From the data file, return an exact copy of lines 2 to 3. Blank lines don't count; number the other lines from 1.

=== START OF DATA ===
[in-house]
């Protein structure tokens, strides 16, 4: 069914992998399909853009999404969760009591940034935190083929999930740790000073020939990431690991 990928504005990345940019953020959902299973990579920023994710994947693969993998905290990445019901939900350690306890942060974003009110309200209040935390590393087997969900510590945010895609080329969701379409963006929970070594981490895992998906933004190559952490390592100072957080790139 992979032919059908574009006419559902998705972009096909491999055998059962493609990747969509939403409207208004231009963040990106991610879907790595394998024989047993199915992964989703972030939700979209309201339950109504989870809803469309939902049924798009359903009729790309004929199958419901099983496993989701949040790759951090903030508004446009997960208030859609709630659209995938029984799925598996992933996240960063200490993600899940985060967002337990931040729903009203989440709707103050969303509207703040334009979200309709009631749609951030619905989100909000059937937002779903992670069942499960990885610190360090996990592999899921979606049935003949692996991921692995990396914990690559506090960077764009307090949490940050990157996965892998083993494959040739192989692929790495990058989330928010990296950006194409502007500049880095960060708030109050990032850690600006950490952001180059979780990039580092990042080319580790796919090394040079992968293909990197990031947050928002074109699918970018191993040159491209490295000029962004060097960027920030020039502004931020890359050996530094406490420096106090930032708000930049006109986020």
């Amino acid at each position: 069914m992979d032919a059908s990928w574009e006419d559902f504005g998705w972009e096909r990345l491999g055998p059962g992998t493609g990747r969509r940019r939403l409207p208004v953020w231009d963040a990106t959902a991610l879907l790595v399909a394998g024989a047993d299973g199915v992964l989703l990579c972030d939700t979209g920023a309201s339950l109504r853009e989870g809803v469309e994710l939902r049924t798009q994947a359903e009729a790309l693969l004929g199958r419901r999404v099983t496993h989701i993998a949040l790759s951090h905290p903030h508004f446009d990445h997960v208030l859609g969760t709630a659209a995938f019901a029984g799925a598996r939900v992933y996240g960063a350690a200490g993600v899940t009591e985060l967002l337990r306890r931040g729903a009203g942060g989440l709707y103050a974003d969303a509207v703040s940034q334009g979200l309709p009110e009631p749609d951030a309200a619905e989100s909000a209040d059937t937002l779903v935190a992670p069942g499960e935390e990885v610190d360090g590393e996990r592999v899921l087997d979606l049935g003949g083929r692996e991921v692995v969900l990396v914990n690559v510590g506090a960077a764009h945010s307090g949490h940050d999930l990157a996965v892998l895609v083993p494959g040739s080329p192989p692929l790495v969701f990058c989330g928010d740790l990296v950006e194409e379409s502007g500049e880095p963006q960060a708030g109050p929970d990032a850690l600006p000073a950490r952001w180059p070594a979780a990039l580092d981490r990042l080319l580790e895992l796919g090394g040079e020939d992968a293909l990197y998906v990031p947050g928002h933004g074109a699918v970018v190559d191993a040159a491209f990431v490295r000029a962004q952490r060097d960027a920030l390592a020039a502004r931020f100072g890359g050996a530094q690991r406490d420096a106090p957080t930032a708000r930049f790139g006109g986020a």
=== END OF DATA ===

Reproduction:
């Protein structure tokens, strides 16, 4: 069914992998399909853009999404969760009591940034935190083929999930740790000073020939990431690991 990928504005990345940019953020959902299973990579920023994710994947693969993998905290990445019901939900350690306890942060974003009110309200209040935390590393087997969900510590945010895609080329969701379409963006929970070594981490895992998906933004190559952490390592100072957080790139 992979032919059908574009006419559902998705972009096909491999055998059962493609990747969509939403409207208004231009963040990106991610879907790595394998024989047993199915992964989703972030939700979209309201339950109504989870809803469309939902049924798009359903009729790309004929199958419901099983496993989701949040790759951090903030508004446009997960208030859609709630659209995938029984799925598996992933996240960063200490993600899940985060967002337990931040729903009203989440709707103050969303509207703040334009979200309709009631749609951030619905989100909000059937937002779903992670069942499960990885610190360090996990592999899921979606049935003949692996991921692995990396914990690559506090960077764009307090949490940050990157996965892998083993494959040739192989692929790495990058989330928010990296950006194409502007500049880095960060708030109050990032850690600006950490952001180059979780990039580092990042080319580790796919090394040079992968293909990197990031947050928002074109699918970018191993040159491209490295000029962004060097960027920030020039502004931020890359050996530094406490420096106090930032708000930049006109986020």
């Amino acid at each position: 069914m992979d032919a059908s990928w574009e006419d559902f504005g998705w972009e096909r990345l491999g055998p059962g992998t493609g990747r969509r940019r939403l409207p208004v953020w231009d963040a990106t959902a991610l879907l790595v399909a394998g024989a047993d299973g199915v992964l989703l990579c972030d939700t979209g920023a309201s339950l109504r853009e989870g809803v469309e994710l939902r049924t798009q994947a359903e009729a790309l693969l004929g199958r419901r999404v099983t496993h989701i993998a949040l790759s951090h905290p903030h508004f446009d990445h997960v208030l859609g969760t709630a659209a995938f019901a029984g799925a598996r939900v992933y996240g960063a350690a200490g993600v899940t009591e985060l967002l337990r306890r931040g729903a009203g942060g989440l709707y103050a974003d969303a509207v703040s940034q334009g979200l309709p009110e009631p749609d951030a309200a619905e989100s909000a209040d059937t937002l779903v935190a992670p069942g499960e935390e990885v610190d360090g590393e996990r592999v899921l087997d979606l049935g003949g083929r692996e991921v692995v969900l990396v914990n690559v510590g506090a960077a764009h945010s307090g949490h940050d999930l990157a996965v892998l895609v083993p494959g040739s080329p192989p692929l790495v969701f990058c989330g928010d740790l990296v950006e194409e379409s502007g500049e880095p963006q960060a708030g109050p929970d990032a850690l600006p000073a950490r952001w180059p070594a979780a990039l580092d981490r990042l080319l580790e895992l796919g090394g040079e020939d992968a293909l990197y998906v990031p947050g928002h933004g074109a699918v970018v190559d191993a040159a491209f990431v490295r000029a962004q952490r060097d960027a920030l390592a020039a502004r931020f100072g890359g050996a530094q690991r406490d420096a106090p957080t930032a708000r930049f790139g006109g986020a």